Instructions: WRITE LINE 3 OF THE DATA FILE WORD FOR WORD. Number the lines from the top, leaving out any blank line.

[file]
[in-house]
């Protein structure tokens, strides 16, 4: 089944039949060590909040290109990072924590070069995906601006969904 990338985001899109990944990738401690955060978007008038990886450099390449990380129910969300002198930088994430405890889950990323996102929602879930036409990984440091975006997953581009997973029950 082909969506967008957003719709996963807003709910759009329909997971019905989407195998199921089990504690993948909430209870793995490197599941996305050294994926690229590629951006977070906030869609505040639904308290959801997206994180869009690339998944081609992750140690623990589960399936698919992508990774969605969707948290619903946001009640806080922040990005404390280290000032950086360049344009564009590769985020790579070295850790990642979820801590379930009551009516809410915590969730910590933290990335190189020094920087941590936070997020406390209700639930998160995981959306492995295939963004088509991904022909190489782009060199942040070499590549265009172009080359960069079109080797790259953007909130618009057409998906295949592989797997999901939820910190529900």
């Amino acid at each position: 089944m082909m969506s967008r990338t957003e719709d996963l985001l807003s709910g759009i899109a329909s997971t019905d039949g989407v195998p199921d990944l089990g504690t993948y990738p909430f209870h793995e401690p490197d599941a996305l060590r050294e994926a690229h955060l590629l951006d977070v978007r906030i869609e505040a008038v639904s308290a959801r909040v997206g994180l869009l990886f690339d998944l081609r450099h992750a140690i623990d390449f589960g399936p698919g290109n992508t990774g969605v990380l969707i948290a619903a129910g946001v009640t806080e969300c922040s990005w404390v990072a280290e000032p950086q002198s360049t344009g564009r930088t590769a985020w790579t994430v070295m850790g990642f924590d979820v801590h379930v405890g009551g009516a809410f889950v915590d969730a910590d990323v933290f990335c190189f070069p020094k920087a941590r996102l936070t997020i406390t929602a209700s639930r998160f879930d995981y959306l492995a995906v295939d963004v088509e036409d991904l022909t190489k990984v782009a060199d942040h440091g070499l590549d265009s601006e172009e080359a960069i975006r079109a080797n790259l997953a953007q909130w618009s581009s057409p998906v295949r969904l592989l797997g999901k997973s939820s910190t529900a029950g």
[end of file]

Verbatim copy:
């Amino acid at each position: 089944m082909m969506s967008r990338t957003e719709d996963l985001l807003s709910g759009i899109a329909s997971t019905d039949g989407v195998p199921d990944l089990g504690t993948y990738p909430f209870h793995e401690p490197d599941a996305l060590r050294e994926a690229h955060l590629l951006d977070v978007r906030i869609e505040a008038v639904s308290a959801r909040v997206g994180l869009l990886f690339d998944l081609r450099h992750a140690i623990d390449f589960g399936p698919g290109n992508t990774g969605v990380l969707i948290a619903a129910g946001v009640t806080e969300c922040s990005w404390v990072a280290e000032p950086q002198s360049t344009g564009r930088t590769a985020w790579t994430v070295m850790g990642f924590d979820v801590h379930v405890g009551g009516a809410f889950v915590d969730a910590d990323v933290f990335c190189f070069p020094k920087a941590r996102l936070t997020i406390t929602a209700s639930r998160f879930d995981y959306l492995a995906v295939d963004v088509e036409d991904l022909t190489k990984v782009a060199d942040h440091g070499l590549d265009s601006e172009e080359a960069i975006r079109a080797n790259l997953a953007q909130w618009s581009s057409p998906v295949r969904l592989l797997g999901k997973s939820s910190t529900a029950g």